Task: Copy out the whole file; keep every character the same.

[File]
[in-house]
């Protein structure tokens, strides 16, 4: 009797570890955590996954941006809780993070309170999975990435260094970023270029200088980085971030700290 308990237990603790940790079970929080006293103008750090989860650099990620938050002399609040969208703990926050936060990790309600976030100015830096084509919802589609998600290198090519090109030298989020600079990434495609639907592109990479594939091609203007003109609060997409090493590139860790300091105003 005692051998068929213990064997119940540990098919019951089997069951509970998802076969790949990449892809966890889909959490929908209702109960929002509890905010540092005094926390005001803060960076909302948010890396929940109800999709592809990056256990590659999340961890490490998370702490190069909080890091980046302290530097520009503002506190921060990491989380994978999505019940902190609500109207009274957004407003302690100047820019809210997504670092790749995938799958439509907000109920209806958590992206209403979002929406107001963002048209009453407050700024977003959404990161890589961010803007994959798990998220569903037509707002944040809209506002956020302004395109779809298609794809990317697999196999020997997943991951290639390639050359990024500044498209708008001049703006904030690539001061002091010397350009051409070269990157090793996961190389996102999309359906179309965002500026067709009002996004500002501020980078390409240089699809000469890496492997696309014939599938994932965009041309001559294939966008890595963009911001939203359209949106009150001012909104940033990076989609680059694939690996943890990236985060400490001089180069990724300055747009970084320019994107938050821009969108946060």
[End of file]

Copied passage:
[in-house]
């Protein structure tokens, strides 16, 4: 009797570890955590996954941006809780993070309170999975990435260094970023270029200088980085971030700290 308990237990603790940790079970929080006293103008750090989860650099990620938050002399609040969208703990926050936060990790309600976030100015830096084509919802589609998600290198090519090109030298989020600079990434495609639907592109990479594939091609203007003109609060997409090493590139860790300091105003 005692051998068929213990064997119940540990098919019951089997069951509970998802076969790949990449892809966890889909959490929908209702109960929002509890905010540092005094926390005001803060960076909302948010890396929940109800999709592809990056256990590659999340961890490490998370702490190069909080890091980046302290530097520009503002506190921060990491989380994978999505019940902190609500109207009274957004407003302690100047820019809210997504670092790749995938799958439509907000109920209806958590992206209403979002929406107001963002048209009453407050700024977003959404990161890589961010803007994959798990998220569903037509707002944040809209506002956020302004395109779809298609794809990317697999196999020997997943991951290639390639050359990024500044498209708008001049703006904030690539001061002091010397350009051409070269990157090793996961190389996102999309359906179309965002500026067709009002996004500002501020980078390409240089699809000469890496492997696309014939599938994932965009041309001559294939966008890595963009911001939203359209949106009150001012909104940033990076989609680059694939690996943890990236985060400490001089180069990724300055747009970084320019994107938050821009969108946060």